|Iranian Journal of Pharmaceutical Research
((2008), 7 (3): 179-183
Received: January 2008
Accepted: May 2008
Copyright ? 2008 by School of Pharmacy
Changes in Liver Contents of Lipid
Following Titanium Exposure
Alireza Ani, Mohsen Ani*, Ali Asghar Moshtaghie and Hassan Ahmadvand
Department of Clinical Biochemisry, School of Pharmacy, Isfahan University of Medical Sciences, Isfahan, Iran.
The potential to cause tissue damage by metal ions is the matter of widespread investigation. Titanium salts are widely used in industry for ceramic painting, in pharmacy for tablet coating and making chemical sunscreens and in medicine as photo catalysts with bactericidal activity. This may address the idea that the exposure to these salts could play a role in metabolic disorders. In this study the effect of Ti on liver contents of lipid fractions was investigated.
Male Wistar rats (200-250 g) were used for the experiments. Groups of animals were injected for 10 days with 2.5 mg/kg of titanium chloride, as acute dose and for 30 and 60 days with 0.75 mg/kg as chronic doses. At the end of the experimental period animals were anaesthetized, the abdomens were opened and the livers were perfused with appropriate buffer. Livers were then removed immediately and used fresh or kept frozen until the analysis. Livers were then homogenized and their contents of triglycerides and phospholipids were determined. Blood samples were also collected before killing to measure the lipid levels.
Titanium led to a significant increase in phospholipid content of the liver (about 66 %) whereas triglycerides decreased by about 25 to 30 percent in all treated animals. Titanium also reduced plasma free fatty acids and triglycerides significantly but cholesterol and LDL levels were increased in all treated animals. Lipoprotein lipase activity was also inhibited in titanium treated animals.
In Conclusion This study is significant because it shows that chronic inhalation or exposure to titanium at workplaces is associated with changes in liver lipid metabolism. Plasma lipid-related parameters were also affected. Although less information is available concerning the mechanism of toxicity but the induction of reactive oxygen species production may be responsible for this effect.
The environmental and health risk of exposure to some commonly used trace metals is under widespread investigation. Drugs and chemical agents that contain any metallic substance may also undergo in vivo degradation which could then affect the intracellular metabolism and also the biological response of cells and tissues. The change in biological responses vary with the metal itself, the dose and the duration of the exposure.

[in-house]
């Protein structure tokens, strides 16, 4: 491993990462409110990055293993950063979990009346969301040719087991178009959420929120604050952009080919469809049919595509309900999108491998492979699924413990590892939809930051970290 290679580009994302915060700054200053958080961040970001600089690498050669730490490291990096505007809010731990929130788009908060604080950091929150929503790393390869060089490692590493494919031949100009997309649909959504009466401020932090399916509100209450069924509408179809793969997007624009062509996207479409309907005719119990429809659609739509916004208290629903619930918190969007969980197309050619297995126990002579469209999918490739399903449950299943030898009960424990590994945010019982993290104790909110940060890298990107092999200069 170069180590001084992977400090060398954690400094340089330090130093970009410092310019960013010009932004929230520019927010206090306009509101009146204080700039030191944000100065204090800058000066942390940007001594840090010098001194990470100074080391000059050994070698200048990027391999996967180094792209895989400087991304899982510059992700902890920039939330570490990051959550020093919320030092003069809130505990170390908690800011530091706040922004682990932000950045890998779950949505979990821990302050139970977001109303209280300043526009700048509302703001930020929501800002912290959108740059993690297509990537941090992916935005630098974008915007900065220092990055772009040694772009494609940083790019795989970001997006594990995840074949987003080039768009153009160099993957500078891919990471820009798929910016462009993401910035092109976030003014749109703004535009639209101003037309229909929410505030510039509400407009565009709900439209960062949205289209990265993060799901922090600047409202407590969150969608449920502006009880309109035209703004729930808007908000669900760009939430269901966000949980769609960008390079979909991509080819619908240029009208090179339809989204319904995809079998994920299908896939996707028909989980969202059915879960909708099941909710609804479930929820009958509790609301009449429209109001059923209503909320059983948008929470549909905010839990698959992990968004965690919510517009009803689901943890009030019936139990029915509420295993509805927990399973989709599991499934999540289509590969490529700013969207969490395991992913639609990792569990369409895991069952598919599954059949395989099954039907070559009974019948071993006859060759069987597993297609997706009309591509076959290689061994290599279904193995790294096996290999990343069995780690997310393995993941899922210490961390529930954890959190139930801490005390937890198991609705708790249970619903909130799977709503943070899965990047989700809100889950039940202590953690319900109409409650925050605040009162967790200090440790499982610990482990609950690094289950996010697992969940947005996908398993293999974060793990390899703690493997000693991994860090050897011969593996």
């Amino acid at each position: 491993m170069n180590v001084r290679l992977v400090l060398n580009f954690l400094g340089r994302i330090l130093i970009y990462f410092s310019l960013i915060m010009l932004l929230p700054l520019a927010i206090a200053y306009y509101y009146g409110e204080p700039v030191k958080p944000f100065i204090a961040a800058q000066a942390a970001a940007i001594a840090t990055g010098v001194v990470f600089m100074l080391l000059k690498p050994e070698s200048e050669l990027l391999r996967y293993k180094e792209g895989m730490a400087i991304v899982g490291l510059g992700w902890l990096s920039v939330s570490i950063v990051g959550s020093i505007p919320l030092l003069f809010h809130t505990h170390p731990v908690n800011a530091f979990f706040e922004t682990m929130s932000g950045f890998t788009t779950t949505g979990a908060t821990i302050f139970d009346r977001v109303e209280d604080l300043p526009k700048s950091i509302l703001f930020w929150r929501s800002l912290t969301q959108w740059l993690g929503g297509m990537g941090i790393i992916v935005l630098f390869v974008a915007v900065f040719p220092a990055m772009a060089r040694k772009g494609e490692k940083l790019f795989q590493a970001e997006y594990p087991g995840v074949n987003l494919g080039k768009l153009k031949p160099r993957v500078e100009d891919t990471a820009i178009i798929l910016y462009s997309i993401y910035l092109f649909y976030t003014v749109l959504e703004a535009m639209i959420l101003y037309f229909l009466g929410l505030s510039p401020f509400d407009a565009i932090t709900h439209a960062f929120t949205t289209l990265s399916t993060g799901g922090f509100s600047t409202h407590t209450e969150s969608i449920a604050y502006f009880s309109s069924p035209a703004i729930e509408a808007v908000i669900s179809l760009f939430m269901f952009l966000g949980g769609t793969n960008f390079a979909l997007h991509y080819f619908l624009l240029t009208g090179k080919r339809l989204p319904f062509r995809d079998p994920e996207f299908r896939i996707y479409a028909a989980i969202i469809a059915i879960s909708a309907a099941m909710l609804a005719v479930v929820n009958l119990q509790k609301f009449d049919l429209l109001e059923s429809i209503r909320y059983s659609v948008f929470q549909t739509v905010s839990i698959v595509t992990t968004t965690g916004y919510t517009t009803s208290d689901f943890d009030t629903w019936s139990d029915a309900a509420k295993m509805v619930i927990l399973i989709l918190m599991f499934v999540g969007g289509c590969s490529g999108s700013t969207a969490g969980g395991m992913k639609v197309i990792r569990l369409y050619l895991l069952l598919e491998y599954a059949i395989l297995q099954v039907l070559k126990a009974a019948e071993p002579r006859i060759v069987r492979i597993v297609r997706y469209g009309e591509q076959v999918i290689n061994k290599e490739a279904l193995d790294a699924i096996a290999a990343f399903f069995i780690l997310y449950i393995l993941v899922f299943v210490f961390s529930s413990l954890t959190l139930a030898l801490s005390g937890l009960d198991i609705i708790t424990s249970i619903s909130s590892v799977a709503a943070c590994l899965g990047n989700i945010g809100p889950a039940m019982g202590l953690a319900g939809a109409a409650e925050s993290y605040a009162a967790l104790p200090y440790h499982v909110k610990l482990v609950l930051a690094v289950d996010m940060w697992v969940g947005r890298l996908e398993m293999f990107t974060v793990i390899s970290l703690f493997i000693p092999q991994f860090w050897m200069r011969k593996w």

One of these elements is titanium which is widely used in industry, pharmacy and medicine. In pharmacy, titanium salts are used for tablet coating and in sunscreen preparations (1, 2). Titanium salts are also used in medicine as photo-catalysts with bactericidal activity (3). Ceramic painting is one of its applications in industry. Its use in surgery as dental implants, screws, plates and prosthese is also getting ubiquitous. Some plants and foods such as black pepper, cloves, thyme, lettuce, chicken and margarine have high contents of titanium (4). Taking titanium for a long period of time may accumulate in skin, lung, liver and heart (5). The widely usage of this element beside its toxic potential, justify any investigation about the biological and biochemical changes, induced by titanium salts. However, although it has been made clear that titanium could affect many aspects of cell metabolism, the exact mechanism of its effect is not very well characterized.
It has been reported that following absorption and entrance to blood circulation titanium binds strongly to transferring molecules and is carried to the cells and tissues (6). Titanium may then exert its effect through some intracellular signaling pathways leading to expression of certain protein and biomolecules (7). Various studies also indicate its potential to activate free radicals and also the role of reactive oxygen species in the process of toxification of this element (8).
In the course of in vivo search for the toxicity screening of chemicals on liver function, different aspects of metabolic reactions have been chosen to examine their adverse effects. Liver is actively involved in the manufacturing of many blood biomolecules, therefore its metabolism and functions are susceptible to alteration as a consequence of interaction with foreign particles.
Due to the importance of lipid metabolism in liver, this study describes the interaction of titanium with the levels of triglycerides and phospholipids.
Although the effect of titanium on the alteration of lipids in isolated cells has recently been reported (9) but searching the literature shows very little information about the in vivo effect of titanium on lipid metabolism especially in liver.